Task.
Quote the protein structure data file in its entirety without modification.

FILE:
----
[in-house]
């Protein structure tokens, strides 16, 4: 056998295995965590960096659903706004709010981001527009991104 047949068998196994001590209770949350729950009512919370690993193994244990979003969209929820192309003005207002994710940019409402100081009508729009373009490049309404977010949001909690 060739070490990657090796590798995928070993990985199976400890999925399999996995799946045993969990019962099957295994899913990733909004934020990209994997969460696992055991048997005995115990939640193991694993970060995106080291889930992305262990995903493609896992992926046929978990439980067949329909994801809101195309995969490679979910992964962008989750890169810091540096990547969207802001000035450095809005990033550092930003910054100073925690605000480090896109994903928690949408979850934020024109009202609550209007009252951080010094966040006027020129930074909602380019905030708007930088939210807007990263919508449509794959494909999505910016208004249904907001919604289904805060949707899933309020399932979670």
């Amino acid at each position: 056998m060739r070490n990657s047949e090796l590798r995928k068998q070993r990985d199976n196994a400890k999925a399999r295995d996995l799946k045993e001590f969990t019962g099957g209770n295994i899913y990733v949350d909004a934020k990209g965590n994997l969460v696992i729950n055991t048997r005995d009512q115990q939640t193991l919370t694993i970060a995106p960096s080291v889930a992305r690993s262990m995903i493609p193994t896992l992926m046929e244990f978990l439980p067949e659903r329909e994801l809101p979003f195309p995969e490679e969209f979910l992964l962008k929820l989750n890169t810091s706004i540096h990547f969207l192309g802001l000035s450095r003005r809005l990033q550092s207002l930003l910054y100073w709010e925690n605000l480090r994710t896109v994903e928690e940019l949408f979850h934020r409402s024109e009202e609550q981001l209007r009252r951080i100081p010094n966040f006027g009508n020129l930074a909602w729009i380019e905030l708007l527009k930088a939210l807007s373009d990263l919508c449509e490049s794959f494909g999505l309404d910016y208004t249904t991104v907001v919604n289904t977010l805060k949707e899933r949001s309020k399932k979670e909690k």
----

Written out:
[in-house]
């Protein structure tokens, strides 16, 4: 056998295995965590960096659903706004709010981001527009991104 047949068998196994001590209770949350729950009512919370690993193994244990979003969209929820192309003005207002994710940019409402100081009508729009373009490049309404977010949001909690 060739070490990657090796590798995928070993990985199976400890999925399999996995799946045993969990019962099957295994899913990733909004934020990209994997969460696992055991048997005995115990939640193991694993970060995106080291889930992305262990995903493609896992992926046929978990439980067949329909994801809101195309995969490679979910992964962008989750890169810091540096990547969207802001000035450095809005990033550092930003910054100073925690605000480090896109994903928690949408979850934020024109009202609550209007009252951080010094966040006027020129930074909602380019905030708007930088939210807007990263919508449509794959494909999505910016208004249904907001919604289904805060949707899933309020399932979670």
């Amino acid at each position: 056998m060739r070490n990657s047949e090796l590798r995928k068998q070993r990985d199976n196994a400890k999925a399999r295995d996995l799946k045993e001590f969990t019962g099957g209770n295994i899913y990733v949350d909004a934020k990209g965590n994997l969460v696992i729950n055991t048997r005995d009512q115990q939640t193991l919370t694993i970060a995106p960096s080291v889930a992305r690993s262990m995903i493609p193994t896992l992926m046929e244990f978990l439980p067949e659903r329909e994801l809101p979003f195309p995969e490679e969209f979910l992964l962008k929820l989750n890169t810091s706004i540096h990547f969207l192309g802001l000035s450095r003005r809005l990033q550092s207002l930003l910054y100073w709010e925690n605000l480090r994710t896109v994903e928690e940019l949408f979850h934020r409402s024109e009202e609550q981001l209007r009252r951080i100081p010094n966040f006027g009508n020129l930074a909602w729009i380019e905030l708007l527009k930088a939210l807007s373009d990263l919508c449509e490049s794959f494909g999505l309404d910016y208004t249904t991104v907001v919604n289904t977010l805060k949707e899933r949001s309020k399932k979670e909690k």